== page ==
These advancements have caused the conservation and outdoor industries to rally around the R3 movement. For the last 30 years, the focus of many vested organizations has beenon the first R – recruitment. However, current research demonstrates that these efforts may not be enough. As the Baby Boomer generation grows older and begins to participate less, recruitment is still a key factor in the future state of hunting, recreational target shooting and conservation efforts.

More recently, the science behind the other two Rs – retention and reactivation, has evolved in a way that allows managers to focus more on keeping current participants active, and ensuring that once people become participants they remained engaged in these activities throughout their lifetimes. The R3 movement presents an opportunity to improve the way organizations connect with hunters and target shooters and truly strengthen the hunting and target shooting communities in America.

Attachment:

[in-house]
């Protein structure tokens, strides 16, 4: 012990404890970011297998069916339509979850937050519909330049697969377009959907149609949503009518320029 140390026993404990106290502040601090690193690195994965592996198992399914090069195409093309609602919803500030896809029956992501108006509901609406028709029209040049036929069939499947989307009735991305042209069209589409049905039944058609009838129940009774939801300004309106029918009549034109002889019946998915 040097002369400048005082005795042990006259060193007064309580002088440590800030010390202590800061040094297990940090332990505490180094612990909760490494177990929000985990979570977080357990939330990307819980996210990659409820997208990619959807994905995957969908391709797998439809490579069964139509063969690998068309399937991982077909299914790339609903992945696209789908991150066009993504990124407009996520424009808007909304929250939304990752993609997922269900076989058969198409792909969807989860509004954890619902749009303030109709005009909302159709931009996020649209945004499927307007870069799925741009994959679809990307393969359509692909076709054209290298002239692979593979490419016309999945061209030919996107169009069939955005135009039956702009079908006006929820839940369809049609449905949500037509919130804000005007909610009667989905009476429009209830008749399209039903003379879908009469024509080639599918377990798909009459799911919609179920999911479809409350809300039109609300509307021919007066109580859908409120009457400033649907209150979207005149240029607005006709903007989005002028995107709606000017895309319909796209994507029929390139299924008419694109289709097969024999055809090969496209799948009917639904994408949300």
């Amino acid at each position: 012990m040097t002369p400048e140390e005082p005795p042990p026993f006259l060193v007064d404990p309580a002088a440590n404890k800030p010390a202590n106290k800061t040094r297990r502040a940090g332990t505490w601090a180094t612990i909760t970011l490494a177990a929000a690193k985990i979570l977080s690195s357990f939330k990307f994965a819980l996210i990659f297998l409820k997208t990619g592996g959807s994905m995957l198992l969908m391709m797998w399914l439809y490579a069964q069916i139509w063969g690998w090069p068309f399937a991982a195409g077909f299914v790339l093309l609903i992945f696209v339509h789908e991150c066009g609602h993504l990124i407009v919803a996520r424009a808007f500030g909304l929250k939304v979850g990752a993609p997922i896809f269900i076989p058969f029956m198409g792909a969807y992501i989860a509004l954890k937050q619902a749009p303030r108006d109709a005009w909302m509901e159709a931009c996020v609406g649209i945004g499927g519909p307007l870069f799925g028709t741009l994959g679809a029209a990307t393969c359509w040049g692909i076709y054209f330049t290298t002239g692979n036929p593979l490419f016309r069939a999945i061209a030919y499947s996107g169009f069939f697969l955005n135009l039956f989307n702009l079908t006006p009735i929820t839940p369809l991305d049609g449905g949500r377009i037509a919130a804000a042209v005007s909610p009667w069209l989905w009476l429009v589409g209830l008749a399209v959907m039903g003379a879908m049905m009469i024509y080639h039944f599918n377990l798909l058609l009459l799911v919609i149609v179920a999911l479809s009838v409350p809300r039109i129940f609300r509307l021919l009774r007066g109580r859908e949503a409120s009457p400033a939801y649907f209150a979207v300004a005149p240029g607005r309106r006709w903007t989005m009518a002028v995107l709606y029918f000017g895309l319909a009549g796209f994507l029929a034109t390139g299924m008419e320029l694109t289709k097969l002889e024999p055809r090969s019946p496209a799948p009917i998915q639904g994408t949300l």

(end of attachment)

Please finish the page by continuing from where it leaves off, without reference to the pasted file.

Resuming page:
CAHSS Hunting Trends R3
This graph demonstrates the distribution of hunters by year of age over a period of time from 2000 – 2015 compared to percent of volume of license sales. It helps to convey concepts such as the aging of hunters (shift of peaks to the right), the effect of recruitment programs for many youth hunters (high consistent peak on the left in the younger years) and also the loss of hunters in the Millennial generation (the decline in volume between years 20 through the late 30s). Further research such as this project will help R3 professionals become better at recruiting hunters and then retaining them as active participants throughout their lives.